Make a Grounding Box to Contain Uncertainty


As we enter 2022, uncertainty remains a central theme in lives around the world. While many anticipated that the New Year would bring respite from the capricious storms of the COVID-19 pandemic, the rapid spread of the Omicron variant casts deep shadows over these hopes[1].

Living with uncertainty is painful and exhausting. Being apart from the people and places we love makes it all the more so. As we approach the two-year anniversary of the pandemic, with no definite end in sight, we can find solace in reflecting on the hardships we’ve overcome together. We can also take comfort in the fact that, despite enduring ongoing pain, fear, and isolation, we continue to care for ourselves and for each other within our hearts and minds.

While hope can be a salve for weariness and apathy, there are many moments in which we need more than hope to sustain us, as do the young people we care about. Cultivating the resilient Heart-Mind Qualities that support us through crisis begins with grounding in care for self and others and calming our nervous systems to allow the uncertainty to settle in.

The Grounding Box exercise, adapted from the Heart-Mind in Schools Workshop, provides a tangible and practical way to relieve stress and contain worries. Turn to this activity on your own or with the young people you care about. Come back to the Grounding Box whenever you need a safe place to contain your thoughts and worries before they overwhelm you.

Making a Grounding Box to Contain Uncertainty

The Grounding Box is a helpful tool for kids and adults to safely place their thoughts and worries in a box, serving as containment. Sometimes we need more than a meditation to put our minds at rest.  The Grounding Box is a simple technique to help interrupt rumination and press pause on distressing thoughts. It is a flexible activity that can easily be implemented by educators with students or staff, or at home as a family. Doing this activity helps to cultivate Secure & Calm and Alert & Engaged.

To create a grounding box with young people at home or in school, decorate a box with a tight-fitting lid and make a slit in the top wide enough for a folded piece of paper to fit through.

Then, invite children and youth to:
• Think of what keeps drifting into your mind and distracting you today
• Write it down or draw it on one of the slips of paper on their table
• Fold it up and deposit it into the grounding box
• Let it go for a while. Leave it there. Know that it is anonymous and no one is going to read it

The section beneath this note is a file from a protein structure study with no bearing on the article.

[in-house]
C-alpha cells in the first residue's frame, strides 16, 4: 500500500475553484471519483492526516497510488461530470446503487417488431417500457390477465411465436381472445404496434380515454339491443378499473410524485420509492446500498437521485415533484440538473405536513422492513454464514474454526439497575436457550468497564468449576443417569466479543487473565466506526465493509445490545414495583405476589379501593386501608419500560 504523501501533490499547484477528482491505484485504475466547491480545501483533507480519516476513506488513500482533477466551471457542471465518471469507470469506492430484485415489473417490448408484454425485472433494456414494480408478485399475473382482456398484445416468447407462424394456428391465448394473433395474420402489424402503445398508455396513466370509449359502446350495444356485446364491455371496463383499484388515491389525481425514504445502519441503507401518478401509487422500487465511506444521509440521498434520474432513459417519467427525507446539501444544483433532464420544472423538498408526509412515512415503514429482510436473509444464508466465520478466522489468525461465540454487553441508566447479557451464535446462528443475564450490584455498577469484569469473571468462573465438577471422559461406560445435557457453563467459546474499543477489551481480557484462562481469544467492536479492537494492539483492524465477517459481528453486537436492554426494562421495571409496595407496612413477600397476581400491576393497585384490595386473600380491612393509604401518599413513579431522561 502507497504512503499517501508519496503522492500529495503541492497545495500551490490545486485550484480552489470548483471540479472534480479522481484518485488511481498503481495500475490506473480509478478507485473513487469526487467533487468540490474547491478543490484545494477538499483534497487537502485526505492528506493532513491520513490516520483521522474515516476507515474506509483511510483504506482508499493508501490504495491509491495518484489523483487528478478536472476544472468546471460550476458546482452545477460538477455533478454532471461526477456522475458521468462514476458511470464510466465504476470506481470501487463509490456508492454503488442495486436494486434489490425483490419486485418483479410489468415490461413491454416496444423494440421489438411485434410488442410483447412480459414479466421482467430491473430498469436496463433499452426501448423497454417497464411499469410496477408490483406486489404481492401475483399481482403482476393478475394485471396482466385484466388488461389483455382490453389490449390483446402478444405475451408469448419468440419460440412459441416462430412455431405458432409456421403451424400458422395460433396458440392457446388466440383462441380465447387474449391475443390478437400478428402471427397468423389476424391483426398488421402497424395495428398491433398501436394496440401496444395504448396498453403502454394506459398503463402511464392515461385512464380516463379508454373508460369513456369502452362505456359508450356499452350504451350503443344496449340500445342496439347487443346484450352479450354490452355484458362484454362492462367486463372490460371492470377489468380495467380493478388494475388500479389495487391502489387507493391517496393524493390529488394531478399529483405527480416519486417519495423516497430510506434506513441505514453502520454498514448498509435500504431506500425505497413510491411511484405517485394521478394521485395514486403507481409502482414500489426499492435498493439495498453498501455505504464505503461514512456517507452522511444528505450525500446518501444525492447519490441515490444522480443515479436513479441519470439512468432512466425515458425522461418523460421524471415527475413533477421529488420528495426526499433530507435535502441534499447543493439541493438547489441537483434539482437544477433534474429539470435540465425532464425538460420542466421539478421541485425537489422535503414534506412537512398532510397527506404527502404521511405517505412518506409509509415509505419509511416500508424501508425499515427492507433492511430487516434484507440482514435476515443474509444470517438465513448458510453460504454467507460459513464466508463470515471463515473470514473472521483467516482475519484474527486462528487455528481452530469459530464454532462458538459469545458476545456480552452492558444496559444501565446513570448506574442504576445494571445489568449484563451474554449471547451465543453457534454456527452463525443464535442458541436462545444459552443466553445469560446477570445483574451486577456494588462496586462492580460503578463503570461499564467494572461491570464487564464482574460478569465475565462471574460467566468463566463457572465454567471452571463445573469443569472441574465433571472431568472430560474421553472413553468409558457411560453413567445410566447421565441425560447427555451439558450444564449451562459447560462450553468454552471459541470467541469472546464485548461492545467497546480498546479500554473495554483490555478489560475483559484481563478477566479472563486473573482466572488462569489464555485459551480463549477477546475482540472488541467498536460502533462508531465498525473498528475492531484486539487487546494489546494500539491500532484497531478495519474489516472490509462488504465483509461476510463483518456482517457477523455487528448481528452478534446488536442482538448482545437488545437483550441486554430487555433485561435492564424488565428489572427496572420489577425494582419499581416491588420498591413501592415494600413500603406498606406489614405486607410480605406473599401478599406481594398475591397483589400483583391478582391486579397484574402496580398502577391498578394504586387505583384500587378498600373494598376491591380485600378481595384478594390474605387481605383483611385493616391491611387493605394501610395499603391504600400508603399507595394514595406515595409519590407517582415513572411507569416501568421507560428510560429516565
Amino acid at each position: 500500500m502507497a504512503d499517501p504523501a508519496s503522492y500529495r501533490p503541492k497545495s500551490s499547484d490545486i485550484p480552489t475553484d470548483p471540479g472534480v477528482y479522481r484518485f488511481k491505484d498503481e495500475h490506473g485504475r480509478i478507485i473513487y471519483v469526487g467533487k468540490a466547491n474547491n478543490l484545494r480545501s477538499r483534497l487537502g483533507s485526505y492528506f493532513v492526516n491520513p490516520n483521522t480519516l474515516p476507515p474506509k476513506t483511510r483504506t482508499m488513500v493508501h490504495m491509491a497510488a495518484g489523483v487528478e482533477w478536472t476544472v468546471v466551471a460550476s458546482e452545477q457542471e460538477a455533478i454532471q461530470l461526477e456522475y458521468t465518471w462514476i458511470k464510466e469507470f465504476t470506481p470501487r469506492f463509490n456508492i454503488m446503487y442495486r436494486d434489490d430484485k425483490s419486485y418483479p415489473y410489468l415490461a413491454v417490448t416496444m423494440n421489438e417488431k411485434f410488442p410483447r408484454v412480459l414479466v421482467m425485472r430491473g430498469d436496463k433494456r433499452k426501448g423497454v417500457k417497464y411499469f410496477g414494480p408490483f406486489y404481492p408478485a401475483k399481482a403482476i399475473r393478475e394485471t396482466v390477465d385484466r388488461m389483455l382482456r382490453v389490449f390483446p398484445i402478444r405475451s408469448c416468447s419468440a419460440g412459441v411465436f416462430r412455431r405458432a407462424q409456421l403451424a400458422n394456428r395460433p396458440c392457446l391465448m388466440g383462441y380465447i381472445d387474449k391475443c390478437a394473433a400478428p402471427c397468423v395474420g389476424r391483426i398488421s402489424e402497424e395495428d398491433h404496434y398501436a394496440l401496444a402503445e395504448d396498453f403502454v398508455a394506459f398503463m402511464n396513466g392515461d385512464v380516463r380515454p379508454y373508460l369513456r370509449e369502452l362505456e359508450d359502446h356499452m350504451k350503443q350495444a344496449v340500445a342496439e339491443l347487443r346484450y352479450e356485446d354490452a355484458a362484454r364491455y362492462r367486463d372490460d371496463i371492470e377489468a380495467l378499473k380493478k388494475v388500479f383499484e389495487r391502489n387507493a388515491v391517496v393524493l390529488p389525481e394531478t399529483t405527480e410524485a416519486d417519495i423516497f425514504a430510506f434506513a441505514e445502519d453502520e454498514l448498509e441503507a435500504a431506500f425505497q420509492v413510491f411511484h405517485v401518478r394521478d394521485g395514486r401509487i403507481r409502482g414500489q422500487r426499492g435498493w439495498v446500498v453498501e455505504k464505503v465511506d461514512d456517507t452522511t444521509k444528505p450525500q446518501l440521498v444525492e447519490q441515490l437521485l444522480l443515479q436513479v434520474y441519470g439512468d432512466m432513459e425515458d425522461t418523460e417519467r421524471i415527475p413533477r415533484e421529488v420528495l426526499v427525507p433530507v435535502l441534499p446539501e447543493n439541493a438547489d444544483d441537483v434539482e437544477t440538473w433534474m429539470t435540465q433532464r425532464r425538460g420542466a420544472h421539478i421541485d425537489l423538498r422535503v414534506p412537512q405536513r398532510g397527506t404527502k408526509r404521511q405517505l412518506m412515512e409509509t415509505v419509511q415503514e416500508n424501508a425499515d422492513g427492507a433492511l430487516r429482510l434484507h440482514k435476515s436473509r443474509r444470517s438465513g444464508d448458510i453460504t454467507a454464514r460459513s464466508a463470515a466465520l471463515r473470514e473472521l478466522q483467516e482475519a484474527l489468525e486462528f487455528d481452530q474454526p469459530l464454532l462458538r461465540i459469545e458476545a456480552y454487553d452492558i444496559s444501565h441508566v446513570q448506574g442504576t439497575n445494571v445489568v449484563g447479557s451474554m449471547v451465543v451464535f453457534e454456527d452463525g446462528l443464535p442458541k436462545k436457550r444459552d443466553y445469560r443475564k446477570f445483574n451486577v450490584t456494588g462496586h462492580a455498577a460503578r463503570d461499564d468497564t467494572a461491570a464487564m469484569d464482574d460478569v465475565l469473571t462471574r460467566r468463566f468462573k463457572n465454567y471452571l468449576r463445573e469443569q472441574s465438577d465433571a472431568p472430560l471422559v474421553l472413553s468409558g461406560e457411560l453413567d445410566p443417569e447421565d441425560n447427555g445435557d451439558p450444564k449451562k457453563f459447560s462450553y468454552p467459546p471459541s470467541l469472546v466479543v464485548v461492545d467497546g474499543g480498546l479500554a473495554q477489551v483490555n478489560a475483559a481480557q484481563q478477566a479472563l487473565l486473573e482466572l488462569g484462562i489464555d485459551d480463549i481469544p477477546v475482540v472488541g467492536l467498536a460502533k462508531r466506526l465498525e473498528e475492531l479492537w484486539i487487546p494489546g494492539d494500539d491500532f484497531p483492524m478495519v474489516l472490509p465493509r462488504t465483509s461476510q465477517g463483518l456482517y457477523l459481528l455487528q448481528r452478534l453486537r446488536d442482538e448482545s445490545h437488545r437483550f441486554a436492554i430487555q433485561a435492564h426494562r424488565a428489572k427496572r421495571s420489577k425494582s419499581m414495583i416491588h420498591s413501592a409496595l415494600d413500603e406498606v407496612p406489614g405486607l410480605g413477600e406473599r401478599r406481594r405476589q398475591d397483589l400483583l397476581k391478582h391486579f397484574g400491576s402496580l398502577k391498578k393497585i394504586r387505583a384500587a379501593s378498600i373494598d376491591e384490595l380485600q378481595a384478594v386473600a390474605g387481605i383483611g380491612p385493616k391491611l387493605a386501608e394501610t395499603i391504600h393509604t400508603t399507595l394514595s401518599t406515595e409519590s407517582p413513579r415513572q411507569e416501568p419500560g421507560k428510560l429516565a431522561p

• Just let it go for a few hours...take a break from it

Adults can participate in a slightly modified version of the activity as follows:
• Think of what keeps drifting into your mind and distracting you today
• Write it down or draw it on a piece of paper
• Fold it up and place in a box ( same as described for students) or hide it nearby e.g. under a book on your table or under your laptop
• Let it go for a while. Leave it there.
• Just let it go for a few hours...take a break from it

Reflection prompts:
•Think about what types of distracting thoughts or worries the young people in your life might place in a grounding box if one was available to them.
• Reflect on what type of thoughts/distractions would be in this grounding box if it lived in your home, workplace, or school staffroom.

Photo credit[2]

Read this article from the Child Mind Institute for tips on how to stay positive and manage stress and uncertainty in the face of the Omicron variant. 

  • Secure and Calm

    Secure and calm describes the ability to take part in daily activities and approach new situations without being overwhelmed with worries, sadness or anxiety. To be secure and calm also means being able to cope with stress and pressure, and to bounce back from difficulties.
  • Gets Along with Others

    Getting along with others is the ability to form positive and healthy relationships with peers and adults. Children with better abilities to regulate their emotions and behaviours have more friends and experience more positive playtime with their peers.
  • Alert and Engaged

    Being alert and engaged is the ability to manage and direct one's own feelings, thoughts and emotions. In general, the ability to be 'present' and to exercise self-control.
  • Compassionate and Kind

    Being compassionate and kind is closely related to empathy. While empathy refers more generally to the ability to take the perspective of and to feel the emotions of another person, compassion goes one step further.
  • Solves Problems Peacefully

    Managing conflict effectively is about creating an atmosphere where violence and aggression are not likely. To resolve conflict means using empathy, problem-solving skills, understanding other points of view and coming up with ways to make things right in a fair way.